It has long been known that the practice of testing all hypotheses at the same level , regardless of the distribution of the data, is not consistent with Bayesian expected utility maximization. According to de Finetti’s “Dutch Book” argument, procedures that are not consistent with expected utility maximization are incoherent and they lead to gambles that are sure to lose no matter what happens. In this paper, we use a method to measure the rate at which incoherent procedures are sure (...)
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  37. A Conflict Between Finite Additivity and Avoiding Dutch Book.Teddy Seidenfeld & Mark J. Schervish - 1983 - Philosophy of Science 50 (3):398-412.
    For Savage (1954) as for de Finetti (1974), the existence of subjective (personal) probability is a consequence of the normative theory of preference. (De Finetti achieves the reduction of belief to desire with his generalized Dutch-Book argument for Previsions.) Both Savage and de Finetti rebel against legislating countable additivity for subjective probability. They require merely that probability be finitely additive. Simultaneously, they insist that their theories of preference are weak, accommodating all but self-defeating desires. In this paper we dispute these (...)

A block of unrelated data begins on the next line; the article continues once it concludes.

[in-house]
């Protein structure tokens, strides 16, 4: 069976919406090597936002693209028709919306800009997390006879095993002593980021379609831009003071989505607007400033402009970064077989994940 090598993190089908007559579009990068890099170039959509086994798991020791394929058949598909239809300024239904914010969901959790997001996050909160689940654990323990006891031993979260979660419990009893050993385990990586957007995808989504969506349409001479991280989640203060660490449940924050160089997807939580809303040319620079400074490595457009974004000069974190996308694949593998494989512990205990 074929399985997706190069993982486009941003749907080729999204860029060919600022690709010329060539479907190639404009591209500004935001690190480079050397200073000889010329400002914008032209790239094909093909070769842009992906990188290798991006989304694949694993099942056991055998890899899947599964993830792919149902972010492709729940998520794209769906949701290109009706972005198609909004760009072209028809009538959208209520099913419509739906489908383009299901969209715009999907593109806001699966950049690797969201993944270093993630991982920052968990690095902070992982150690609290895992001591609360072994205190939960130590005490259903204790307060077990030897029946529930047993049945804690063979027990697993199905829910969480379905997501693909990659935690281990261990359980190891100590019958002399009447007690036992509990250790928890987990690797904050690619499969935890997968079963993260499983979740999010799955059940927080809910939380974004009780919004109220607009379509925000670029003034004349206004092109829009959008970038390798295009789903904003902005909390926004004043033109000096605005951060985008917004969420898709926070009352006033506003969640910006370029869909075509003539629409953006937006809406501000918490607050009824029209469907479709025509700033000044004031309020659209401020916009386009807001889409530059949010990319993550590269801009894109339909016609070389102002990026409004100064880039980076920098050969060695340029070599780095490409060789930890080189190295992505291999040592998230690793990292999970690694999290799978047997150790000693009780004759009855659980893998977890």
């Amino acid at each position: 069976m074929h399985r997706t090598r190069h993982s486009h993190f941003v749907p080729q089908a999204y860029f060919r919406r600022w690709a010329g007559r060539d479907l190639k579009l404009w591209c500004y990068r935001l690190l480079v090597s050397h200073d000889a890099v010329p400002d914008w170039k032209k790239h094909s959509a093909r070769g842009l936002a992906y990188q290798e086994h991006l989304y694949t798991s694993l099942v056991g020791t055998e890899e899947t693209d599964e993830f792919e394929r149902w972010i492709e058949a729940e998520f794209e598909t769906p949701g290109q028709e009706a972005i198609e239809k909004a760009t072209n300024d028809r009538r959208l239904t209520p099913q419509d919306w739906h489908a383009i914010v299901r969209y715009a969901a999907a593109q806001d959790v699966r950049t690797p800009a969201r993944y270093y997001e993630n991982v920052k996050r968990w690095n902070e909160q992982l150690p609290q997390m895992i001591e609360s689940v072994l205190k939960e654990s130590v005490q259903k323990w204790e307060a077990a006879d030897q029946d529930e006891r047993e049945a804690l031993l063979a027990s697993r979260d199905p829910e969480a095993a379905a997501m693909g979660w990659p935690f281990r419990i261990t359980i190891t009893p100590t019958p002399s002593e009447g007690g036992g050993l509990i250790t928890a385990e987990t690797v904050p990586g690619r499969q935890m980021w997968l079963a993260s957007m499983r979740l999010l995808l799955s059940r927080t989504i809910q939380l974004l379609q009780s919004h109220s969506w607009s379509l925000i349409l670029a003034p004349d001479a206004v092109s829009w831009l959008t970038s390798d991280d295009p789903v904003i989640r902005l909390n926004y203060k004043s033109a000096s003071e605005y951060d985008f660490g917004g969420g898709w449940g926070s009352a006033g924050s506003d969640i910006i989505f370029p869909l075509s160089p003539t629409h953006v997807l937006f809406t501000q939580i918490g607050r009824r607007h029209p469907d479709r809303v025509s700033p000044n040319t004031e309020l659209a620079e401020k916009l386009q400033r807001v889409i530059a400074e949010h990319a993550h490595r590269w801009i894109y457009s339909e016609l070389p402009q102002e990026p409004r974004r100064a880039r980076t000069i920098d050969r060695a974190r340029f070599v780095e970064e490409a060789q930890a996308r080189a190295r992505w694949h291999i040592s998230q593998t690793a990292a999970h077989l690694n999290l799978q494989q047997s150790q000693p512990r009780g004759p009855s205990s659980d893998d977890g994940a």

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  38.  21
    Thought Experiments in Physics Education: A Simple and Practical Example.Mark J. Lattery - 2001 - Science & Education 10 (5):485-492.
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  39.  19
    Biotechnology and Commodification Within Health Care.Mark J. Hanson - 1999 - Journal of Medicine and Philosophy 24 (3):267 – 287.
    The biotechnology industry's intellectual property claims contribute to a subtle but not insignificant encroachment of commodification within health care. Drawing on the conceptual framework of Margaret Jane Radin, I argue that patent claims on human biological materials may commodify that with which our personhood and individuality is intertwined but that such commodification is broad and incomplete. Patents on nonhuman biological organisms contribute to a more materialistic understanding of them but do not significantly change our relationship to them. The systemic effects (...)
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  40.  90
    Hart and Raz on the Non-Instrumental Moral Value of the Rule of Law: A Reconsideration. [REVIEW]Mark J. Bennett - 2011 - Law and Philosophy 30 (5):603-635.
    HLA Hart and Joseph Raz are usually interpreted as being fundamentally opposed to Lon Fuller’s argument in The Morality of Law that the principles of the rule of law are of moral value. Hart and Raz are thought to make the ‘instrumental objection’, which says that these principles are of no moral value because they are actually principles derived from reflection on how to best allow the law to guide behaviour. Recently, many theorists have come to Fuller’s defence against Hart (...)
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  41.  43